News and Notes, Newsletters

October Pezze e Piselli, by Briana Elizabeth

Pezze e Piselli is Italian for “patches and peas.” It’s a bits and pieces dish that gets thrown together with whatever pasta bits were leftover from the making of the dough. It was the first thing I thought of when our editor Tammy asked me to revive the long-neglected newsletter and tuck it into a Thursday post for the blog. Who can say no to Tammy? Not me.

Some of these links you’ll remember from the Facebook page. (Have you friended us? You should! We try to make it as relevant and as fun as we can!)

This piece titled The Joyful, Illiterate Kindergarteners of Finland by The Atlantic was floating around, and it sparked a lot of questions. Many of us remember kindergarten as a lot of play time interspersed with cutting and pasting and a story or two. We all know that the case is much different now, and we should ask, is that better?  The links within the article are noteworthy as well, so be sure to check them out. It also lined up with this article we shared on Delaying Kindergarten.

We thought this styrofoam cup trick for teaching place value was pretty cool!

One of our authors Jen Naughton wrote a great blog post on what might make a good Norse Myth reading list. It ties in well with this article, Hygge: A Heartwarming Lesson from Denmark.

You might really agree with this list of 10 Things Homeschoolers Wish They Could Say.

If your house is anything like mine, Halloween costumes have been chattered about for the last weeks, and finalizing of pumpkin carving images has happened. Don’t forget to save some seeds for roasting! 

Not to rush you, but November is coming up fast. My family celebrates Martinmas if we can. Here are some links to ponder and get you thinking about what kind of lantern you can make. I’ll post more about that later, too, just in case you forget.

Finally, some posts from STS that were particularly talked about: Georgiana opened her heart and wrote on Homeschooling Through the Hard Times.  And Slow and Steady reminds us all to really ponder how fast we have to work at homeschooling. Is faster always better?

And last but not least….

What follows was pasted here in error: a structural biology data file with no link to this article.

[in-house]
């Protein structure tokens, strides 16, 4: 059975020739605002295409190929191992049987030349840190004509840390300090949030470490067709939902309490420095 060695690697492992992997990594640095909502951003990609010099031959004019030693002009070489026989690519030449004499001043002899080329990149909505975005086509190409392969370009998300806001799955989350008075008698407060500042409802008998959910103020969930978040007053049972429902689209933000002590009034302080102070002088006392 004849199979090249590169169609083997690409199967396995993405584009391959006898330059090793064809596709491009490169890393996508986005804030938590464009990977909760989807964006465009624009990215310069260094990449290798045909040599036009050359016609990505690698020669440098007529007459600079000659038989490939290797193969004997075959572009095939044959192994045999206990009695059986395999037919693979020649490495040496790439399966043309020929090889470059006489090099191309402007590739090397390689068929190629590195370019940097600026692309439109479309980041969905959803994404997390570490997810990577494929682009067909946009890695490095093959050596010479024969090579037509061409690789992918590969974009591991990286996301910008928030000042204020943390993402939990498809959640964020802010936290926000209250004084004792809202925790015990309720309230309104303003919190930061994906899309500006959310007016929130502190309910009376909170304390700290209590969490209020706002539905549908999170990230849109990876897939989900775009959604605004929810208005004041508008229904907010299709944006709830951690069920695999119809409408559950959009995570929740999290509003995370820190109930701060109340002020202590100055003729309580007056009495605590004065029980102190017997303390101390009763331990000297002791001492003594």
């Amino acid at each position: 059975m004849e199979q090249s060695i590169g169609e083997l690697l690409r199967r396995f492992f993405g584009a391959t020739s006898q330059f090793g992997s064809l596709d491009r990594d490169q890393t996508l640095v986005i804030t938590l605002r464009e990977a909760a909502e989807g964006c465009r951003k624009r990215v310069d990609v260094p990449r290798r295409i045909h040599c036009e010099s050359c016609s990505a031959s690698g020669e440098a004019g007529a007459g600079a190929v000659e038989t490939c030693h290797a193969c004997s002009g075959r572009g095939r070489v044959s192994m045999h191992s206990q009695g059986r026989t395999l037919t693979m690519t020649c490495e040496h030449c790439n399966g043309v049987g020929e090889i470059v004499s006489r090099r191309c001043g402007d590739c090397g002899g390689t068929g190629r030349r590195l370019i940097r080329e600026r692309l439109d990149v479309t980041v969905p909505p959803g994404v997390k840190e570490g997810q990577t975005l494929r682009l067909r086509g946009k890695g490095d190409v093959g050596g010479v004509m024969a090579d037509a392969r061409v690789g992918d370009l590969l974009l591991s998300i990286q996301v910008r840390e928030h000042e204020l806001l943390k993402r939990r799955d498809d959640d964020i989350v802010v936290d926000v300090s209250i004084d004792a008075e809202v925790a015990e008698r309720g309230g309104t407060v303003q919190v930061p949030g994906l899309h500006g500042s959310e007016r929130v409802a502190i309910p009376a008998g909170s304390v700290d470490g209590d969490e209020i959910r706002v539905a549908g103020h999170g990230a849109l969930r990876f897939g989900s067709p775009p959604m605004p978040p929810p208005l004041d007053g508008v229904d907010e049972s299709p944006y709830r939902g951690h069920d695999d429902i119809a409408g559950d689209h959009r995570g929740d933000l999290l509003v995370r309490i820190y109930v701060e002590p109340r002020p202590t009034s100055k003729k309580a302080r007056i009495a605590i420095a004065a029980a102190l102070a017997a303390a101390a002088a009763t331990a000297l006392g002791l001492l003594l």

A New Year, A New Rhythm, by Cheryl

We are now in our eleventh week of second and fifth grade. It has been a rough start! As he entered the logic stage, Aidan’s workload increased. He struggled to adjust to the extra work. He was also resentful of how long he was spending on schoolwork compared to what Lilly was doing.

For the first six weeks we went about things exactly as we always had. We sat at the kitchen table for everything except our Prairie Primer time. Then we snuggled up in the cozy living room chairs.

Aidan was distracted and frustrated by Lilly and me working because we talk so much. Plus Matthew the Toddler likes to distract everyone while we do school. We were getting things done, but we were pretty miserable. Something need to change.

Our first adjustment was a schedule change. I have always followed a typical school schedule, but that just was not working for us this year. So we took a week off after we finished week six. We started week seven fresh and rested. During our week off we took a couple of fun field trips. We read books. We played. Six weeks on, one week off worked great for us, and I plan to follow that schedule the rest of the year.

The second modification was to clean up Aidan’s desk under his loft bed. He now takes his work to his room and does his independent subjects in silence. Lilly and I work at the table for reading and math. When Aidan is done, we all come together to read the Little House books and go through the Prairie Primer lessons for Bible, Science, and History. This usually means an hour of reading the novel and various books from the library. Some days we do a lab, home ec, or craft project. Sometimes we just finish and play.

Home ec

The other big change we made was to bring back our bedtime reading. We had read bedtime stories together nearly every night since Aidan was very young. Once he started reading novels on his own, Aidan no longer participated. He went to bed and read alone. Lilly and Matthew wanted Dr. Seuss. Aidan was not interested anymore. Now we all read a chapter of a longer novel together before bed. Then if Lilly wants a Dr. Seuss book, we can do that too. Being purposeful about the bedtime reading has been great for us as a family.

A big change for me personally is quiet time. When I wake up, I don’t turn on the television anymore. I fix a cup of coffee and I read. Some days I get to read for two hours before the kids wake up. I am finding I’m more productive and less short-tempered with the kids when I get that time to study the Bible and read a novel or homeschooling book.

We continue to tweak our new schedule. But so far these changes seem to be having a positive impact on our school time and our family.